So when we see answers in our survey about people who do not feel they can get all the work they need done within five days, it encourages us to question a few important things:

  • Is the workload reasonable for a 4-day work week?
  • Are these cases constant, or one-time due to urgent deadlines or big projects?
  • Is there feedback we can give to the individual or team to help streamline or work more efficiently?

We want the four-day workweek to apply equally to everyone, and since we apply it uniquely to different teams (like our advocacy team), we are open to creative solutions and repeat a flexible schedule.

A four-day work week, like distance work in general, requires teammates to trust to be honest about their work demands and workloads. It’s a dialogue between manager and teammate and something we encourage our company to keep repeating.

A question that comes up a lot with the four-day work week is whether there are any unexpected disadvantages or challenges.

We wrestled specifically with one: how connected we feel as a team when you have fewer hours in the work week to allow for casual conversations and team building activities.

In 2020, when we launched the launch, we deliberately reduced the number of hangouts and casual opportunities to leave room for productive work during the week. We still have one-to-two team-wide events each term such as All Hands of Town Halls with our Executive team and this is recorded for anyone who is unable to attend.

Our engagement scores have been declining since the beginning of 2021, which is somewhat linked to many, many factors, including team turnover, product direction, and external influences. One thing that has been highlighted in our surveys is the reduction in team building opportunities such as Zoom hangouts, guest speakers and personal events such as our refuge.

For 2022, we dive back to more purposeful team building, both asynchronously, synchronously, and the occasional personal encounter where available.

We still want to maintain a balance of productive work during our 32-hour work week, but also have some purposeful opportunities that are part of the larger building block of teamwork.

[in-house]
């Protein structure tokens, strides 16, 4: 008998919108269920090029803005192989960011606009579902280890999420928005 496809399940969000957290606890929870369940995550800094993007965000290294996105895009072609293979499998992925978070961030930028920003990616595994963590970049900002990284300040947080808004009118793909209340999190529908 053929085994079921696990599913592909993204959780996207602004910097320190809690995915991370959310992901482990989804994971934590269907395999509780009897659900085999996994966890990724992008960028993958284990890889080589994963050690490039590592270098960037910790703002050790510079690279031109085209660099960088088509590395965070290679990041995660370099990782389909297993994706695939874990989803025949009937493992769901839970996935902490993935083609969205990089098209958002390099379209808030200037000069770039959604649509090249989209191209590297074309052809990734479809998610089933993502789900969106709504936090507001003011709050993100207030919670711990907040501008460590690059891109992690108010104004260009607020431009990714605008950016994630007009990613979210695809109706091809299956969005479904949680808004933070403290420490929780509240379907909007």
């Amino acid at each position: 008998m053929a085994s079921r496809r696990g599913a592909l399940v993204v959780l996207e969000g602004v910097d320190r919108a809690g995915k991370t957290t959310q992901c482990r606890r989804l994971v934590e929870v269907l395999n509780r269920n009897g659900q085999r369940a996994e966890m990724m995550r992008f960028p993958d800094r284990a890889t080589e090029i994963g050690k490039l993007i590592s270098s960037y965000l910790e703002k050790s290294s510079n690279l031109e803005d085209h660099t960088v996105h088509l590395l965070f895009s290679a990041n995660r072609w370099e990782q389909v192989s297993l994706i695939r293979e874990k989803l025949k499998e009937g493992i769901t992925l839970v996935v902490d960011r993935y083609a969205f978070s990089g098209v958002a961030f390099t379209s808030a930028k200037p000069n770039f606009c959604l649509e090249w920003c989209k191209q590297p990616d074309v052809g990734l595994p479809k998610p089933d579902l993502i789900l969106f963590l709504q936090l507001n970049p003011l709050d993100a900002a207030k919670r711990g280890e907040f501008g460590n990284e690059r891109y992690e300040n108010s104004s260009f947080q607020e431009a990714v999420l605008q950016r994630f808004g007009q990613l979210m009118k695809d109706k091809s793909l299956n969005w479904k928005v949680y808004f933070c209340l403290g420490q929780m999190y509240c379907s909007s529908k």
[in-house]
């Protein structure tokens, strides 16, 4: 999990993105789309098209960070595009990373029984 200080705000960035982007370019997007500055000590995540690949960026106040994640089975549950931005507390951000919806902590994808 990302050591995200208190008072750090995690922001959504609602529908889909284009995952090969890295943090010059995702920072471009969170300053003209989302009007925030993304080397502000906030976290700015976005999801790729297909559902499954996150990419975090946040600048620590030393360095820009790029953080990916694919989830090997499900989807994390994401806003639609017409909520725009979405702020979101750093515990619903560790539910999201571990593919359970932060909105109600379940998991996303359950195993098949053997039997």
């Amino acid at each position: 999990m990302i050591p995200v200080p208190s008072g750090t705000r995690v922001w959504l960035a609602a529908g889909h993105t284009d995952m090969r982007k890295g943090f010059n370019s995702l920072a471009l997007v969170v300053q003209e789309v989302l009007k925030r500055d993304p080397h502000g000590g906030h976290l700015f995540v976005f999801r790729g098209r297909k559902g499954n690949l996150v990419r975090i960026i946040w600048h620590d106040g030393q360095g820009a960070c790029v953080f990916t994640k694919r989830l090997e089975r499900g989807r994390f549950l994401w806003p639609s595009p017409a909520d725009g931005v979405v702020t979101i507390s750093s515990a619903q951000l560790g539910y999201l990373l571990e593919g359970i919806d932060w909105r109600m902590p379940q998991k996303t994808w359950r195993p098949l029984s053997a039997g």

We will follow up with future blogs about things we have done in the past and initiatives we are trying for 2022!

Many companies are now exploring a four-day work week and encouraging their employees to be flexible and efficient in their work weeks. We’ve been asked by many companies to even start experimenting with a four-day workweek – and here are our best resources and steps to kick off a discussion or test!

  • We tested it on a small scale (one month), with a few key questions to measure success.
  • We then rolled it out after a 6-month trial, our team constantly researching and collecting objective productivity statistics (such as writing code lines, customer satisfaction numbers, etc.)
  • We worked with our customer service team to explain and finalize how we approach a four-day workweek. (We alternate days among our support staff so we still have 24/7 in our customer service inbox.)
  • At the end of seven months of a four-day work week, we felt enough momentum and positive response to commit to another year of a four-day work week, with additional explanations about using the 5th day as ” overflow “and performance expectations for this as an advantage.
  • After nearly two years, we have felt more confident than ever in our new systems, although we will continue to question, explore, and test different habits to work effectively and still bind as a company. We are still working on the ideal balance of team involvement and events within a shorter work week.

Even almost two years later, we still have a lot to learn about work four days a week. We will continue to share as we go, and we’d love to hear from you! What questions do you have about working a four-day work week? Send us a tweet!